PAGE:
With Knight likely to be the 20th netminder on that list, let’s take a look back at how each of those 19 first-rounders panned out for their draft clubs:
Marc-Andre Fleury (1st overall, 2003)
Drafted By: Pittsburgh Penguins
Drafted From: QMJHL Cape Breton
How it played out: About as well as Pittsburgh could’ve hoped. Though he and the club endured a few lean early years, Fleury quickly became the bona fide No. 1 the Penguins sought when they selected him with the 2003 Draft’s first-overall pick. The Sorel, Que. native led the club to two Stanley Cup Final appearances in his fourth and fifth years in the league, the latter culminating in a Stanley Cup ring courtesy of an iconic last-second Fleury save in Game 7. ‘The Flower’ went on to earn two more Stanley Cup rings with Pittsburgh, before backstopping the Vegas Golden Knights to their first Cup Final run (his fifth) in 2018. An arguably Hall of Fame-worthy career makes Fleury the only one of the three netminders drafted first-overall in NHL history to live up to his lofty draft position.
Al Montoya (6th overall, 2004)
Drafted By: New York Rangers
Drafted From: University of Michigan
How it played out: Considering the names left on the board after Montoya was chosen sixth-overall in 2004, it’s safe to say the University of Michigan product didn’t pan out as hoped — although he didn’t wind up being the most disappointing of the four goalies selected in 2004’s first round. It took half a decade, a slew of ECHL and AHL appearances, and a trade to the Coyotes for Montoya to finally get his shot in the big leagues — a brief five games in 2009. The Chicago, Ill., native made his name as a journeyman backup from that point, his best campaigns coming with the Islanders (2010-11), Jets (2013-14) and Panthers (2015-16).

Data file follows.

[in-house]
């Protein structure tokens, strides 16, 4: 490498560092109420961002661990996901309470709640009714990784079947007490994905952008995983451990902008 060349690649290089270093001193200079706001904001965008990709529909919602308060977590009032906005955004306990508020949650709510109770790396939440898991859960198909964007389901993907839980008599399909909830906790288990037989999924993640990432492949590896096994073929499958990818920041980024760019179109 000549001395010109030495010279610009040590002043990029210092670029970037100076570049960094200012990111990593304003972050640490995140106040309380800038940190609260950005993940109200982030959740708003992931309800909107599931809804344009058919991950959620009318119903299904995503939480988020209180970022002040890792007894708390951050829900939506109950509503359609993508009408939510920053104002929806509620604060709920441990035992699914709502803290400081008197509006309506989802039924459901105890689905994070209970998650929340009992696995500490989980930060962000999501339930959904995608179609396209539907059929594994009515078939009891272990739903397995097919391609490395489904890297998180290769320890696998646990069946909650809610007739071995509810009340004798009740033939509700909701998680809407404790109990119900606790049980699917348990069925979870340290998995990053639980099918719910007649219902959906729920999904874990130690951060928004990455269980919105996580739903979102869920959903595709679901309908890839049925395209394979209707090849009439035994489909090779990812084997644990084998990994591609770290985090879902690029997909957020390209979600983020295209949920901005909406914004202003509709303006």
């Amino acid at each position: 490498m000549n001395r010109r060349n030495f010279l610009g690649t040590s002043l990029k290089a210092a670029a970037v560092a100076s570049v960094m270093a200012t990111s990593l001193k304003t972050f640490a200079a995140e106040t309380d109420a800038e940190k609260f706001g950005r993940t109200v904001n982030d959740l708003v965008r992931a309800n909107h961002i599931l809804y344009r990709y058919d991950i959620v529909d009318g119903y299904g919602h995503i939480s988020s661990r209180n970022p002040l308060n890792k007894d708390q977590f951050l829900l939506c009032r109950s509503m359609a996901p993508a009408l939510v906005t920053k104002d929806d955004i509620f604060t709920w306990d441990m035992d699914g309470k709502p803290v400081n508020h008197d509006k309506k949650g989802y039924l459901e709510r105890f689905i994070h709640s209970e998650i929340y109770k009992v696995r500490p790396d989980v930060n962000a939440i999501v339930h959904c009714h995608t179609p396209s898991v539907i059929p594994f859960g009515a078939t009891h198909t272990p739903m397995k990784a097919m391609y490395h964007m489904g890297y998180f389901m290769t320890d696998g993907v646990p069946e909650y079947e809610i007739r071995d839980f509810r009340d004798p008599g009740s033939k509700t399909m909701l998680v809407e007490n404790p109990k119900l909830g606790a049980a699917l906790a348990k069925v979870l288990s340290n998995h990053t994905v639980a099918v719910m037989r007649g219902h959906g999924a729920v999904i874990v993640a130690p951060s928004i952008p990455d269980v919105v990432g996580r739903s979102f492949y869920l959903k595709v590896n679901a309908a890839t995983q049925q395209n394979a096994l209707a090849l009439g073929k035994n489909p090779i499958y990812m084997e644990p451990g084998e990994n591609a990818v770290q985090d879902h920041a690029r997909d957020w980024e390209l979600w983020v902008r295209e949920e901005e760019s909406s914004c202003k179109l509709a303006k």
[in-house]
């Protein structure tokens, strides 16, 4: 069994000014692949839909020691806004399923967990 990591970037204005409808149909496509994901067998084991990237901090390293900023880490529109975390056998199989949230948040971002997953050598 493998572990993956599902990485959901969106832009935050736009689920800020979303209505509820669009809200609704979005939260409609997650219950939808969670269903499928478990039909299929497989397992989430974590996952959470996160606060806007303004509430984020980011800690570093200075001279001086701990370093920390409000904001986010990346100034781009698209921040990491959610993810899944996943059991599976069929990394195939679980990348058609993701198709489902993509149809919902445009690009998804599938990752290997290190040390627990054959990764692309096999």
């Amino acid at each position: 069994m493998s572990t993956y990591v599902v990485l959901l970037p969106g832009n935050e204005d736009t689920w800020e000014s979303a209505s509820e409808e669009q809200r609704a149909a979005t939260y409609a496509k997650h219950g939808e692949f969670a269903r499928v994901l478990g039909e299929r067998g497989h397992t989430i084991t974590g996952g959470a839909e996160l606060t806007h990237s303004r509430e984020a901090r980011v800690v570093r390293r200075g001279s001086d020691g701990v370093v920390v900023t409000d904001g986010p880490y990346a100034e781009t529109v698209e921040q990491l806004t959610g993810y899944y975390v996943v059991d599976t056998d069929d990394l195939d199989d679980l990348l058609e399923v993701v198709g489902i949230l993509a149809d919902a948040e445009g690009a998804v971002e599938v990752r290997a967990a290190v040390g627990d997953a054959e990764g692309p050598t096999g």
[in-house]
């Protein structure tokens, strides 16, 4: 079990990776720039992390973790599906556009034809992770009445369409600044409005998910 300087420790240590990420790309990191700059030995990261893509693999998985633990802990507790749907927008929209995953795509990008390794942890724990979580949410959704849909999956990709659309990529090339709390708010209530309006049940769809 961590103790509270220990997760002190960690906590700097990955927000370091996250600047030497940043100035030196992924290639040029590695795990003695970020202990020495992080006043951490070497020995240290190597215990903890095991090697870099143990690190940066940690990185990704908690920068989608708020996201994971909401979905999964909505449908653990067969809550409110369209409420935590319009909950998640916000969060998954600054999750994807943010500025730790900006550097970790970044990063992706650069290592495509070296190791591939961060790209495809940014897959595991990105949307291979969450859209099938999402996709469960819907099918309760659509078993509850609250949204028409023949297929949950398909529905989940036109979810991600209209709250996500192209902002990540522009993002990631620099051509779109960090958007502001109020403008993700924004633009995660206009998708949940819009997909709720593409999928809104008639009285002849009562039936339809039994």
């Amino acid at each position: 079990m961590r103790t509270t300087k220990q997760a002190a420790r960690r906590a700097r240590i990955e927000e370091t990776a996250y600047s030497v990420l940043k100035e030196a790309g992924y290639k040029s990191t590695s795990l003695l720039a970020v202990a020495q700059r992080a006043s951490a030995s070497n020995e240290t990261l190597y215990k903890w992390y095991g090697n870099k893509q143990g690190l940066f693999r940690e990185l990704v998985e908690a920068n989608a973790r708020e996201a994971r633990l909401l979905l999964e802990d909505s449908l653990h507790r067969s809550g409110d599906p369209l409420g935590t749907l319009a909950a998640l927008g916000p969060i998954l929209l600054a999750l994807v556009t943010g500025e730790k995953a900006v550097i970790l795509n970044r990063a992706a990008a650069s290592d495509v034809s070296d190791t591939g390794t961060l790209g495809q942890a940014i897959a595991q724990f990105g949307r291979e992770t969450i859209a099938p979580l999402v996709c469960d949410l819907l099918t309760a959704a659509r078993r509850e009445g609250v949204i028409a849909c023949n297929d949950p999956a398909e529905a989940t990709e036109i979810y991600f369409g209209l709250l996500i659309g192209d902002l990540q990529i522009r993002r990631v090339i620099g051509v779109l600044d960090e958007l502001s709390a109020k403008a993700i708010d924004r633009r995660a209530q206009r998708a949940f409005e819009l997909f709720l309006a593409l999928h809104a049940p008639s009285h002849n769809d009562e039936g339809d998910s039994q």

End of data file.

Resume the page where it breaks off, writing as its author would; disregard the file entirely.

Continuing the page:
Devan Dubnyk (14th overall, 2004)
Drafted By: Edmonton Oilers
Drafted From: WHL Kamloops
How it played out: Dubnyk’s career started off much the same as the netminder taken eight picks before him, as the Regina, Sask., native endured four seasons of ECHL and AHL action before getting his NHL shot. The tumult continued after making that jump, with Dubnyk playing out an up-and-down five-year stint in Edmonton before a trade sent him through Nashville and Arizona. On his fourth NHL stop in Minnesota Dubnyk enjoyed a career revival that helped him live up to his first-round billing. A dominant 2015-16 campaign with the Wild earned him a Bill Masterton Memorial Trophy, a Vezina Trophy nomination, and saw him finish fourth in Hart Trophy voting. Though he was unable to keep up that sterling level, Dubnyk has remained a fairly solid No. 1 ever since.